Marc Maron addressed the sexual misconduct accusations against his friend Louis C.K. in the latest episode of his WTF podcast, with the host calling the comedian's actions "vile, inappropriate, hurtful, damaging selfish shit."
Maron admitted that he had heard rumors of C.K.'s misconduct for years. "Sadly, I knew what most people knew," Maron said. "There was a story, out there, I guess going back several years. That there were unnamed people in the story. It took place in a hotel room in Aspen. It was always out there, but then it would pick up momentum at different times."
When Maron approached C.K. about the rumors, the comedian denied them. "I would say, 'This story about you forcing these women to watch you jerk off — what is that? Is that true?' He goes, 'No, it's not true. It's not real. It's a rumor," Maron said, adding that C.K. wouldn't address the rumors because he didn't want to "give it life."
The podcast host continued that even though he knew one of the women – comedian Rebecca Corey – he didn't know she was a victim until the New York Times article published. "She couldn't tell me about this," Maron said. "There was no place for them to go with these stories where they felt safe to tell them. And it's fucking sad."
Maron later discussed empathy for women in predominantly male work environments like the comedy world – "There's no HR department in comedy" – and shared an adage from a female friend: "What it comes down to is that no one should be asked if they want to see your dick when they walk into work."
Maron also criticized people who diminished the impact of C.K.'s actions, "'What's the big deal? He didn't fuck them,'" he asked sarcastically. "'He just jerked off. It's kind of pathetic. It's like, what's the big deal?' The big deal is that it's boundary-shattering – it is traumatizing."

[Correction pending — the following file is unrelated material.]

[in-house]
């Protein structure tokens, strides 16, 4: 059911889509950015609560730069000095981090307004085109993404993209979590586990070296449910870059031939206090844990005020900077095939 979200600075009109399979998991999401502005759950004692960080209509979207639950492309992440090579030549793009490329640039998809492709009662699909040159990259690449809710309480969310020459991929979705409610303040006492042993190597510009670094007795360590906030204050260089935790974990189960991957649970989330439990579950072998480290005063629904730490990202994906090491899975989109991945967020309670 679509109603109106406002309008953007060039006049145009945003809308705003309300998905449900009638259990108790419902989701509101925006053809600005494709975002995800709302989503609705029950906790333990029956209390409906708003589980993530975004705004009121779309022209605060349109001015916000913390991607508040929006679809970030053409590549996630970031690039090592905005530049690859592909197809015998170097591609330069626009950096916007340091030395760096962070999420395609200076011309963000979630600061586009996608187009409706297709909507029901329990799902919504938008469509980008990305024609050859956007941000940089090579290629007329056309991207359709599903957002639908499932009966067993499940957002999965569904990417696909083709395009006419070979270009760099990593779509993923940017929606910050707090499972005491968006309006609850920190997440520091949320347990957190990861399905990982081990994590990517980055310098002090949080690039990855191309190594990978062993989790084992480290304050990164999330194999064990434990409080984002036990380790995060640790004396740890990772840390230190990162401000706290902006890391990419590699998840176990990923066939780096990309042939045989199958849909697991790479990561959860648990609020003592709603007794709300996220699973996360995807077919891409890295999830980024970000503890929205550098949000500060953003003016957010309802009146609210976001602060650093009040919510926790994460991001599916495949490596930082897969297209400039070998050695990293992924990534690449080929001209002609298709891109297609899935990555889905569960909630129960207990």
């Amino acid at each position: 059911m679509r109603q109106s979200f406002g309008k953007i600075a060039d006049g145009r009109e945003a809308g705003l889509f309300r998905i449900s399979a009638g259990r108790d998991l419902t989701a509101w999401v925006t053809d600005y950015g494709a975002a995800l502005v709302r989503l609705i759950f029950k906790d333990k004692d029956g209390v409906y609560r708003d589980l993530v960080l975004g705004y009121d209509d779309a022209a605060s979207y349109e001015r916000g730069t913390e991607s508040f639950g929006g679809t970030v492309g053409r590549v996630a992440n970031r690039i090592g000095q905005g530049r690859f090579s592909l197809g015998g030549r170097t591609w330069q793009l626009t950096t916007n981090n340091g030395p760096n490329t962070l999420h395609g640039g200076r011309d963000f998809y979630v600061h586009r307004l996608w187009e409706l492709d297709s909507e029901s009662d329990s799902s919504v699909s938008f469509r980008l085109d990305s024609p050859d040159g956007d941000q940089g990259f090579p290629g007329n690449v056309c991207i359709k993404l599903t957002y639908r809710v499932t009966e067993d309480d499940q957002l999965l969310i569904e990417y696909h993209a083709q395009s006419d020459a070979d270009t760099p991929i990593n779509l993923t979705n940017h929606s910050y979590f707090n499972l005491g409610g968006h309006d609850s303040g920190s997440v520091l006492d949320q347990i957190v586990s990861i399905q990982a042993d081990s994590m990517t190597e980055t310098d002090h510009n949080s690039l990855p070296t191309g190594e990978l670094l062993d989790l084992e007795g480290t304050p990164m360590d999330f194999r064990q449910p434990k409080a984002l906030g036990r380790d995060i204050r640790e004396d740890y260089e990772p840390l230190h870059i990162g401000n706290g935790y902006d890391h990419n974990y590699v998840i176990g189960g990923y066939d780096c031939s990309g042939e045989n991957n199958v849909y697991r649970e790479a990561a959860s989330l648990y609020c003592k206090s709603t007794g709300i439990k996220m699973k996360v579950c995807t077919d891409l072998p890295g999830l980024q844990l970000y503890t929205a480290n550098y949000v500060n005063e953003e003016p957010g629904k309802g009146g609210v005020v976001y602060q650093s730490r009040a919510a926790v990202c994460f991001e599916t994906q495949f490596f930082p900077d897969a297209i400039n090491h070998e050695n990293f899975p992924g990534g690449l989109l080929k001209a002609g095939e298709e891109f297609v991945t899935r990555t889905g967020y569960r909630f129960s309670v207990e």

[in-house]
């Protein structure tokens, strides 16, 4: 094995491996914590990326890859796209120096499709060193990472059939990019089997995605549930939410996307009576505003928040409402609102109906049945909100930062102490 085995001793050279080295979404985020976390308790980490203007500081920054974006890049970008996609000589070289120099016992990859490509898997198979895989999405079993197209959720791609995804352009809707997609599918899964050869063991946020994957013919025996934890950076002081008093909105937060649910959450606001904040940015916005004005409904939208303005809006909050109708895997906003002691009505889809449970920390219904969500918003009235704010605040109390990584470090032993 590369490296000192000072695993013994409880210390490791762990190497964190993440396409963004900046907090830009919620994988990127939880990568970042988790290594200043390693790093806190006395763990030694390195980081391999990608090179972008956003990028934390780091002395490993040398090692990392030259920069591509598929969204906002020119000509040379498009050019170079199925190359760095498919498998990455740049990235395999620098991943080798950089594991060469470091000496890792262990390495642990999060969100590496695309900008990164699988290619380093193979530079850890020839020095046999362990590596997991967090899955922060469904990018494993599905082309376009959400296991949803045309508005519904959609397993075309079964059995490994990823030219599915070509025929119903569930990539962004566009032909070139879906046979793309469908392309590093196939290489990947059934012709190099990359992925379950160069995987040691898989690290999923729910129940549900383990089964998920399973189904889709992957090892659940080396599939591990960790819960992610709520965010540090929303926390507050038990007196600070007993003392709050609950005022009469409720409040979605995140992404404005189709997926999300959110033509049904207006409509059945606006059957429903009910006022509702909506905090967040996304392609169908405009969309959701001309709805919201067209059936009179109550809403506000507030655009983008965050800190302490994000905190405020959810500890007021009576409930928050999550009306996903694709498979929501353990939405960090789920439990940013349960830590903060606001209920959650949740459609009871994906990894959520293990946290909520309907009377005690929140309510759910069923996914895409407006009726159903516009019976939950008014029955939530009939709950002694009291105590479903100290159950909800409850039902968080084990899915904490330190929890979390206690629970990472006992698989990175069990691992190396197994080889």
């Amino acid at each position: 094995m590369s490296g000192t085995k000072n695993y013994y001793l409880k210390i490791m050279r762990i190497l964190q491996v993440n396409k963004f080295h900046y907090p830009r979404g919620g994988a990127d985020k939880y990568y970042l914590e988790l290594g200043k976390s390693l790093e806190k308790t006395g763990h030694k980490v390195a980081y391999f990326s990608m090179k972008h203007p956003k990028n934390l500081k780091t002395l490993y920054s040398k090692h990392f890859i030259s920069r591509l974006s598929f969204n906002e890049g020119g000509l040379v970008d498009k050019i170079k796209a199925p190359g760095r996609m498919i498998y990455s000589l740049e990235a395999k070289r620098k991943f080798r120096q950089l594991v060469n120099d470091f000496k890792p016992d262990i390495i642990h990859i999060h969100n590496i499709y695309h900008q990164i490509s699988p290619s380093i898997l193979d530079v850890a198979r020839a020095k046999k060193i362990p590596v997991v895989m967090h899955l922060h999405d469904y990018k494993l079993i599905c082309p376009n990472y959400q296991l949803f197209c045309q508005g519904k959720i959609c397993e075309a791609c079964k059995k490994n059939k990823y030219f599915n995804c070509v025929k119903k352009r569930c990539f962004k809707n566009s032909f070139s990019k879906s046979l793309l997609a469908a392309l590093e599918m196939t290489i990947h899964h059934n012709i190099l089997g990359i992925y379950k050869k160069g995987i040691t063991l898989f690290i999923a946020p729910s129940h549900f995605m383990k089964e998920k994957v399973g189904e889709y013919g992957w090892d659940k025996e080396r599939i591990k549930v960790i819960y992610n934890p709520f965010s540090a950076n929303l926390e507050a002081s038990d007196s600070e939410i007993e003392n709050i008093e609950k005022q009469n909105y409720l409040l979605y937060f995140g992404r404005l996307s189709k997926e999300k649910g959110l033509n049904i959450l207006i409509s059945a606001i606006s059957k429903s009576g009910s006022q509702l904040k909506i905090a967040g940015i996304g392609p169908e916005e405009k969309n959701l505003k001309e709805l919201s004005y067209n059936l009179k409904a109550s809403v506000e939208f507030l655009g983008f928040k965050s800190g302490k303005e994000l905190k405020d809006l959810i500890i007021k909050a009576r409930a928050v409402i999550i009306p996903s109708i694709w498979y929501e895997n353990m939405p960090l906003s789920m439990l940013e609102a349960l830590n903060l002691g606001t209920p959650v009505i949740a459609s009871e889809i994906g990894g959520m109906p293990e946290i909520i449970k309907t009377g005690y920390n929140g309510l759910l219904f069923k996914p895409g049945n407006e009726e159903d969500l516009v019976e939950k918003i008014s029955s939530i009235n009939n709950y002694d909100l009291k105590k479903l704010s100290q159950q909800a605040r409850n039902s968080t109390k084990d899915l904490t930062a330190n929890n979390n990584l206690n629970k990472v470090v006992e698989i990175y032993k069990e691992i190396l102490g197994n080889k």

Even as every production company associated with C.K. has cut ties with the comedian, the podcast host added that he would remain C.K.'s friend through the turmoil.
"I'm disappointed in my friend. He did some gross shit. Some damaging shit. And people are like, 'You know, well how are you going to be friends with that guy?' He's my friend," Maron said.
"And you know, he fucked up," Maron added. "And you know, he's in big fucking trouble. So what am I going to do? I'm going to be his friend ... It's probably the best time to be his friend when he needs to make changes in his life and you know, I can learn from that. He can learn from that, I hope."
In a post on the WTF site, Maron wrote additional thoughts regarding the C.K. situation. "He did some bad, selfish, hurtful, traumatizing, insensitive, creepy, sexual things to some women and now he is facing the consequences," Maron wrote. "His friends and family and people who worked with and for him are dealing with the consequences. The victims are living with the consequences of his actions and have been for years. It's awful all around."